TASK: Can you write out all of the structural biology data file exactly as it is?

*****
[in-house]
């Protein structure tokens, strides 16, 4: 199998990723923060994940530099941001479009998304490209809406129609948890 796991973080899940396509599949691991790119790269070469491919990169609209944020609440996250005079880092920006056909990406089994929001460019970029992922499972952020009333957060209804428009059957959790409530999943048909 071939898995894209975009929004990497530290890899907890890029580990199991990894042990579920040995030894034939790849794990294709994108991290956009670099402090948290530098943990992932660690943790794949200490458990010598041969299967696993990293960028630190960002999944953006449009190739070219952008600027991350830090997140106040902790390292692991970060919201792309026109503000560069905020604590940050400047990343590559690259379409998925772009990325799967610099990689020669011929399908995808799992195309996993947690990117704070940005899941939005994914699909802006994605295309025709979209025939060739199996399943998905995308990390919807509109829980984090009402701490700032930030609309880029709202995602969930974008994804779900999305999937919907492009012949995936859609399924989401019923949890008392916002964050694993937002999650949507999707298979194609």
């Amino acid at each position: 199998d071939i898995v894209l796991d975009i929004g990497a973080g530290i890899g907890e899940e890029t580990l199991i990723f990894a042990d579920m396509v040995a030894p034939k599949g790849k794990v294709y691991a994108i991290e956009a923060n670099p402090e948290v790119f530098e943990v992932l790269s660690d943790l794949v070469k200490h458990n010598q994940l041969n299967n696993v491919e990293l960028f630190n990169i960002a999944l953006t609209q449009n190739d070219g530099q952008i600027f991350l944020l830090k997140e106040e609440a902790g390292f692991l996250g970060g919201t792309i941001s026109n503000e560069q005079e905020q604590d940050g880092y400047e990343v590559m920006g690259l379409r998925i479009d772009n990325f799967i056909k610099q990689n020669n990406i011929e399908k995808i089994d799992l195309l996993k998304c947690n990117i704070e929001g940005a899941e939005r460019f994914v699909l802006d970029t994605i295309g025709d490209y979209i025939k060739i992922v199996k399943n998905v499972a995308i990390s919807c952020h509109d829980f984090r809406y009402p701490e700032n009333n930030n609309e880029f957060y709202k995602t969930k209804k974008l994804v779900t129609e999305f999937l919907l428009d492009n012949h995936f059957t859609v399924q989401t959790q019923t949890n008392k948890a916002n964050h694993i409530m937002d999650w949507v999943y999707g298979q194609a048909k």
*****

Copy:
[in-house]
């Protein structure tokens, strides 16, 4: 199998990723923060994940530099941001479009998304490209809406129609948890 796991973080899940396509599949691991790119790269070469491919990169609209944020609440996250005079880092920006056909990406089994929001460019970029992922499972952020009333957060209804428009059957959790409530999943048909 071939898995894209975009929004990497530290890899907890890029580990199991990894042990579920040995030894034939790849794990294709994108991290956009670099402090948290530098943990992932660690943790794949200490458990010598041969299967696993990293960028630190960002999944953006449009190739070219952008600027991350830090997140106040902790390292692991970060919201792309026109503000560069905020604590940050400047990343590559690259379409998925772009990325799967610099990689020669011929399908995808799992195309996993947690990117704070940005899941939005994914699909802006994605295309025709979209025939060739199996399943998905995308990390919807509109829980984090009402701490700032930030609309880029709202995602969930974008994804779900999305999937919907492009012949995936859609399924989401019923949890008392916002964050694993937002999650949507999707298979194609």
């Amino acid at each position: 199998d071939i898995v894209l796991d975009i929004g990497a973080g530290i890899g907890e899940e890029t580990l199991i990723f990894a042990d579920m396509v040995a030894p034939k599949g790849k794990v294709y691991a994108i991290e956009a923060n670099p402090e948290v790119f530098e943990v992932l790269s660690d943790l794949v070469k200490h458990n010598q994940l041969n299967n696993v491919e990293l960028f630190n990169i960002a999944l953006t609209q449009n190739d070219g530099q952008i600027f991350l944020l830090k997140e106040e609440a902790g390292f692991l996250g970060g919201t792309i941001s026109n503000e560069q005079e905020q604590d940050g880092y400047e990343v590559m920006g690259l379409r998925i479009d772009n990325f799967i056909k610099q990689n020669n990406i011929e399908k995808i089994d799992l195309l996993k998304c947690n990117i704070e929001g940005a899941e939005r460019f994914v699909l802006d970029t994605i295309g025709d490209y979209i025939k060739i992922v199996k399943n998905v499972a995308i990390s919807c952020h509109d829980f984090r809406y009402p701490e700032n009333n930030n609309e880029f957060y709202k995602t969930k209804k974008l994804v779900t129609e999305f999937l919907l428009d492009n012949h995936f059957t859609v399924q989401t959790q019923t949890n008392k948890a916002n964050h694993i409530m937002d999650w949507v999943y999707g298979q194609a048909k």